So, instead of trying to change the current industry, I decided to create a sub-world when creating Storiebank. Since it is a new world, there are no old norms molding the creative output. But, it is a world where everyone is welcome that shares the creative vision on Inclusion;Multidimensional beauty; and Social Sustainability beeing the keys that will move us all forward. It is fully understandable that far from everybody is ready for such a change. But, I am tired of raising children in a world that is turning colder by the day. I am tired of seeing dreams shattered in the most creative and amazing minds because socially constructed knowledges and prejudice minds have decided that some don’t belong.

I say we all do. Representation matters, and Storiebank here to offer a new path, and a creative haven, to breathe and exist in. 

 

On health setbacks…
Storiebank has taken form in my mind since 2011, when my first son was born. But as many know, the first years with children are tough and leaves very little room for anything. After giving birth, my MS and general health deteriorated. I had trouble walking and my fatigue was draining me. The stressful life of being a Special-Needs Mom, with all that such involves, did not help.

Eventually, my legs gave up completely, and I ended up semi confined to a wheelchair. I was able to walk 80m in 3 min on a good day, and some days nothing at all. The dream of designing again was far away from the reality I was living. I was unable to dress myself; eat;or take care of my hygiene. I was in need of a Carer for both me and the kids, but the government refused to provide us with one. The situation was dark, and I remember some days literally crawling out of bed to make breakfast for the kids. I was at the bottom of life, and tossed around in the health care system where nobody understood how bad things were or cared. I was terrified to lose the kids. But I was starting to prepare for death, as life was slipping though my fingers and I was not sure how much longer I could hold on.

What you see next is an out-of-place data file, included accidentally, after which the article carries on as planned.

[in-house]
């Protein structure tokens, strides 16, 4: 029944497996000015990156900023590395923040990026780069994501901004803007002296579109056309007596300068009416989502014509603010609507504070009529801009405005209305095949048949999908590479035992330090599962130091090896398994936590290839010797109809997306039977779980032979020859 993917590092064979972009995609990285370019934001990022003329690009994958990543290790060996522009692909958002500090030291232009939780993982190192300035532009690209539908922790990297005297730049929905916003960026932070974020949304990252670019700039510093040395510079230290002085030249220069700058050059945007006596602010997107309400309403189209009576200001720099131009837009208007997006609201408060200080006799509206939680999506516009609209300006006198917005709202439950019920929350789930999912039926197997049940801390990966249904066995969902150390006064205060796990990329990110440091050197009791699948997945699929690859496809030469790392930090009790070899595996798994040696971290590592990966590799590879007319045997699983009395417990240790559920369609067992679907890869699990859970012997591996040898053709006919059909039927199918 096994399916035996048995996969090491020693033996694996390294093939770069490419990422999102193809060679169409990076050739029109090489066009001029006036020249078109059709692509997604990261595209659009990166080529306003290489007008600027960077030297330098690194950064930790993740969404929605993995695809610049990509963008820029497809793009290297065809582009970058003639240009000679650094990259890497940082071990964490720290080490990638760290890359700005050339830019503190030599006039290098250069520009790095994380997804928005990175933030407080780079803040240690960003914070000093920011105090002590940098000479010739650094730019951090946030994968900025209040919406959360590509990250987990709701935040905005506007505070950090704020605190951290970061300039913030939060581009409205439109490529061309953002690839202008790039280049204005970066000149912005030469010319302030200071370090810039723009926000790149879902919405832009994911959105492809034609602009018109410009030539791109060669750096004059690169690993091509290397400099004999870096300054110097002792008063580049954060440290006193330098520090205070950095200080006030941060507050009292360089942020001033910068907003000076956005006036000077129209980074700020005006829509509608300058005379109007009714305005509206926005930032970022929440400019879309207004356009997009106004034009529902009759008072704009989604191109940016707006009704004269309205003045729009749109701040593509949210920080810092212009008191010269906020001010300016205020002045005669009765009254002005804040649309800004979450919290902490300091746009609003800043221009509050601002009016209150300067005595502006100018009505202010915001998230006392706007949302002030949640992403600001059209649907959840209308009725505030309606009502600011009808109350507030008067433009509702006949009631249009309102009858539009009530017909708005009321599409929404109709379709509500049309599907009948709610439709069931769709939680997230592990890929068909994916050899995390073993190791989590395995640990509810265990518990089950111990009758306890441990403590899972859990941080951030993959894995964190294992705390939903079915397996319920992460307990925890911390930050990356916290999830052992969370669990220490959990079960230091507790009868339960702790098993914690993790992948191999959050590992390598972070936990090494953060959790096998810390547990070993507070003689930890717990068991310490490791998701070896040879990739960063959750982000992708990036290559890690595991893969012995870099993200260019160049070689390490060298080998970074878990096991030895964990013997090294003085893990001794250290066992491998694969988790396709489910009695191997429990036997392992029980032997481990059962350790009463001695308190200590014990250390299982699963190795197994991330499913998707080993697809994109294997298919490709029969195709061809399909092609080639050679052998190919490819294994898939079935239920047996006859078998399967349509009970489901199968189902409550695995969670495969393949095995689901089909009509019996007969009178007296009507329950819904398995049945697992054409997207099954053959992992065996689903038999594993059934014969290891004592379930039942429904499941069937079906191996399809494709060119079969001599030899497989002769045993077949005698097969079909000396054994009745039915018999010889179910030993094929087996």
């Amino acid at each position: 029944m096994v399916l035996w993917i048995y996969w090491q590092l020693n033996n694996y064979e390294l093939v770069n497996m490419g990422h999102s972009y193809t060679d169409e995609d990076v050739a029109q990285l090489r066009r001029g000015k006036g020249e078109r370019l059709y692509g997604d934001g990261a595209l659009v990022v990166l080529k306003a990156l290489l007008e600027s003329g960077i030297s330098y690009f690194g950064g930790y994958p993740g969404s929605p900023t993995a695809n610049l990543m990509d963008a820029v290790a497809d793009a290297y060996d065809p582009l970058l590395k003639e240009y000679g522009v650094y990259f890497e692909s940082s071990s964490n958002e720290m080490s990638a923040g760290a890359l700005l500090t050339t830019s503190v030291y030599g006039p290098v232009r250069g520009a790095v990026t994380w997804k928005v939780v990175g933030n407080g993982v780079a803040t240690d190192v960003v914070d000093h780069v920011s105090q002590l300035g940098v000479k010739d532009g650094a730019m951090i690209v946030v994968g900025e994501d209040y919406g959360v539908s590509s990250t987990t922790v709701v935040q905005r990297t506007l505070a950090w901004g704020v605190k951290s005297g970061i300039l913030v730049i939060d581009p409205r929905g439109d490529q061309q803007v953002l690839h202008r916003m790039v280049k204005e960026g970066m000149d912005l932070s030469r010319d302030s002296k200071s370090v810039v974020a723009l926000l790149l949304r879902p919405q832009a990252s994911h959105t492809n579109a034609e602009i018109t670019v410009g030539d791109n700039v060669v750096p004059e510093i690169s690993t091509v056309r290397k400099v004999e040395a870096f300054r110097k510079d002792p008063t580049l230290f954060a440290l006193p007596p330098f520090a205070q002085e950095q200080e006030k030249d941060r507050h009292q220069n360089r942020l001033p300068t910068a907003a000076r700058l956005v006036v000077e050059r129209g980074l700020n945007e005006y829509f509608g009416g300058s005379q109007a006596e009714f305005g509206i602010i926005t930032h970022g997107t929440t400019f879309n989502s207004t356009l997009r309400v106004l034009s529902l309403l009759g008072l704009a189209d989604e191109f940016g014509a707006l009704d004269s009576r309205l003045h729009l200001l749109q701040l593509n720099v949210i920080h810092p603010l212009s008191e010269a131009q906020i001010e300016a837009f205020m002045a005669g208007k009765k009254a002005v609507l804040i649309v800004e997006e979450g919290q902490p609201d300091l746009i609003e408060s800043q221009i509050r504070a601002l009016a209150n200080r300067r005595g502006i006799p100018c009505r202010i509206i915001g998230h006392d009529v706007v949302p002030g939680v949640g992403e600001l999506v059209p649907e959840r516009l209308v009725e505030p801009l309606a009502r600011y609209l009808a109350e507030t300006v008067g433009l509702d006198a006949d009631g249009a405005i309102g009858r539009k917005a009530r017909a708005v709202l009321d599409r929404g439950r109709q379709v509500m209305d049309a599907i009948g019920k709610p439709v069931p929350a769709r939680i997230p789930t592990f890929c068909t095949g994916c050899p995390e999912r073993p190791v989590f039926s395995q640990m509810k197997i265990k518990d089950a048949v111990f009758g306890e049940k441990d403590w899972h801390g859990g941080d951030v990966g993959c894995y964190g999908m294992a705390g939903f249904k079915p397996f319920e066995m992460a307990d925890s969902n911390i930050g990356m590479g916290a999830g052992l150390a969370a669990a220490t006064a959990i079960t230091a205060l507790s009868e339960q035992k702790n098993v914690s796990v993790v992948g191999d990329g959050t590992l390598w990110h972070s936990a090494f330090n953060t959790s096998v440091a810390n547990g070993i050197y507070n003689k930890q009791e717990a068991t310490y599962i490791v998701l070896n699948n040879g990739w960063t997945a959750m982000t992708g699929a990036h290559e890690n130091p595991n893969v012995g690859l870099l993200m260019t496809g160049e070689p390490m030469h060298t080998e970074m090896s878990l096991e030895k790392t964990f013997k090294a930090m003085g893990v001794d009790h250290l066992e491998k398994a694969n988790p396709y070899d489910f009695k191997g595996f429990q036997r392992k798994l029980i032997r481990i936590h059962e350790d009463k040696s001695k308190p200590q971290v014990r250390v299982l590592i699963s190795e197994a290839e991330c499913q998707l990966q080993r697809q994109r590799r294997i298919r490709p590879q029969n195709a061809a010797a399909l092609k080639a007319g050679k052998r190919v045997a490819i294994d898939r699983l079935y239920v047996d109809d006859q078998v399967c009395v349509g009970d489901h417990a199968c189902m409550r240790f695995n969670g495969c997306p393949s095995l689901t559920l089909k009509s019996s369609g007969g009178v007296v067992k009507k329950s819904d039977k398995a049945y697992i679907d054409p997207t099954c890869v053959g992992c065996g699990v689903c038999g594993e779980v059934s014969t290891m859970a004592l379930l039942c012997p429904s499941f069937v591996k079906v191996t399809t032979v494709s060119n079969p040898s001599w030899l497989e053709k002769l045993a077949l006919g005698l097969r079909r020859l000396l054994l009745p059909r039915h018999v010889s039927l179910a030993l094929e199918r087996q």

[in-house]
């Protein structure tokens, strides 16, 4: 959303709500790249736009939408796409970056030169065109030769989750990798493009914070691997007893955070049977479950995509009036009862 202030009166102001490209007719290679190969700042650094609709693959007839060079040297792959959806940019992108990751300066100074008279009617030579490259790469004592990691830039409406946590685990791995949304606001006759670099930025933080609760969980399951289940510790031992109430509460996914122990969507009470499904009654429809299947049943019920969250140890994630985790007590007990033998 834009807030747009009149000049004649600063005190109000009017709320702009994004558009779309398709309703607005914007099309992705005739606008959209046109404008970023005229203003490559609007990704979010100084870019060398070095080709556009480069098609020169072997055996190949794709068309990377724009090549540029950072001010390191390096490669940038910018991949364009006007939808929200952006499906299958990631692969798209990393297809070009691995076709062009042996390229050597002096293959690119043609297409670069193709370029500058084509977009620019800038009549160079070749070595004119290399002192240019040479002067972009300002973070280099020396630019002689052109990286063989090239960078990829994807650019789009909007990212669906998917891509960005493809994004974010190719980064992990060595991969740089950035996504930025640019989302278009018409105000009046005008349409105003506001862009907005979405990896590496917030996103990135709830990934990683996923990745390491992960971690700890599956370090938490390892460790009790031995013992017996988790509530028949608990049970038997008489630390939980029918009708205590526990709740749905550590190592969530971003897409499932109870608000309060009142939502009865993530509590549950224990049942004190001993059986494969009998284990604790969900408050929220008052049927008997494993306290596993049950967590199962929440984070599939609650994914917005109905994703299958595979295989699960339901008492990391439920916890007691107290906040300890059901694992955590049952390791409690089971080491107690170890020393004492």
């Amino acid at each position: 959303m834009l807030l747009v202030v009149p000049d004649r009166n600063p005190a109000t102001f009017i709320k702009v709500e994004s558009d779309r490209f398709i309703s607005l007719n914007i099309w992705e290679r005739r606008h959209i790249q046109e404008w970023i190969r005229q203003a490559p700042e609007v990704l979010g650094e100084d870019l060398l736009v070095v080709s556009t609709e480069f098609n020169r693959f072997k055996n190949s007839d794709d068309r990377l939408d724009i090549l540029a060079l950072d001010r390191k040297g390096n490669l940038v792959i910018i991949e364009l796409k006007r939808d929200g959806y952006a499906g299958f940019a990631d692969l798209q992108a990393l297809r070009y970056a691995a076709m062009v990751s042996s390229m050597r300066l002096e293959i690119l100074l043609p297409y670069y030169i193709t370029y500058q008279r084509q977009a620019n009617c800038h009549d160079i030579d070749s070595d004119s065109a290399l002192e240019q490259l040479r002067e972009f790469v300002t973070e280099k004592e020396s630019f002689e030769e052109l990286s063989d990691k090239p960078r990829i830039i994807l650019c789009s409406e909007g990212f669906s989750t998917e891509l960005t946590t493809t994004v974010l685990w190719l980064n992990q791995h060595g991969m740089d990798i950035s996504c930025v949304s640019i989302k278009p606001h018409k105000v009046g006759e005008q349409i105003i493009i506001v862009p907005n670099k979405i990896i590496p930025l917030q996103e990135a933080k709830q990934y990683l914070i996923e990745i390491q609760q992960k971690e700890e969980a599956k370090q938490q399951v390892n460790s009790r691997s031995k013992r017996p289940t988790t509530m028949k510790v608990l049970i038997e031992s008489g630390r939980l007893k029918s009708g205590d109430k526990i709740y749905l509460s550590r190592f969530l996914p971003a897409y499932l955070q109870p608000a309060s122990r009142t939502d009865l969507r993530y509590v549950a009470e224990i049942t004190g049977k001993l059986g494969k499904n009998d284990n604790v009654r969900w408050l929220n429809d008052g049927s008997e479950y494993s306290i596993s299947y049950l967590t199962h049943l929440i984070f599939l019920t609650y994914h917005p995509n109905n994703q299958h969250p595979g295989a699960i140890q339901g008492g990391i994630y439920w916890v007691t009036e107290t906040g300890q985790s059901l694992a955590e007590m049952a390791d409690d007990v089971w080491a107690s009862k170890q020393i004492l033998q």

But then I decided I had to try to do something radical, so my kids would know I did everything I could to change the situation. In 2017 I decided after having waited unsuccessfully and in vain for years in Sweden to qualify into a HSCT/Stemcell treatment, to get one done abroad.

I was strongly advised to not to go by the Neurologists in Sweden, and I sadly heard various prejudice and harsh comments about treatments abroad. However, being stubborn and trusting my inner voice, I found an HSCT treatment (Stemcell) at Clinica Ruiz in Mexico (hsctmexico.com) that specializes in HSCT for MS, and decided to go anyway. In October 2017 I left for Mexico, not knowing if I would ever return. In my head I though it was better to die on the other side of the world trying to get better, than to slowly fade away in front of my childrens eyes. Although, once in Mexico I changed that thought; and the day I die in the future I would want my loved ones near. Luckily it was not my time to go.

After a month of intense chemotherapy treatment that figuratively speaking wiped out my harddrive, followed by a stemcell injection (derived from my own blood) I was reborn.

I was able to go home and hug my children again. I swore to never leave them again, and since then I have stayed by their side. I am lucky to have a fully functional life with them today, with very little MS Symptoms compared to before.

The treatment is meant to only halt the MS, but mine was reversed which luckily happens in some cases. I started out on an EDSS scale (1-10) of 5.5 and Secondary Progressive MS Pre-treatment, and went down to an EDSS 3 after six months, and EDSS O after a year post-treatment. I have been lucky to remain at an EDSS 0, with very little to none MS symptoms to this day.

I could walk again which was a miracle, and all my pain was gone (I used to also have Fibromyalgia and Arthritis pains 24h/day parallel to MS). Although the treatment was one of the worst things I had ever experienced, it saved my life.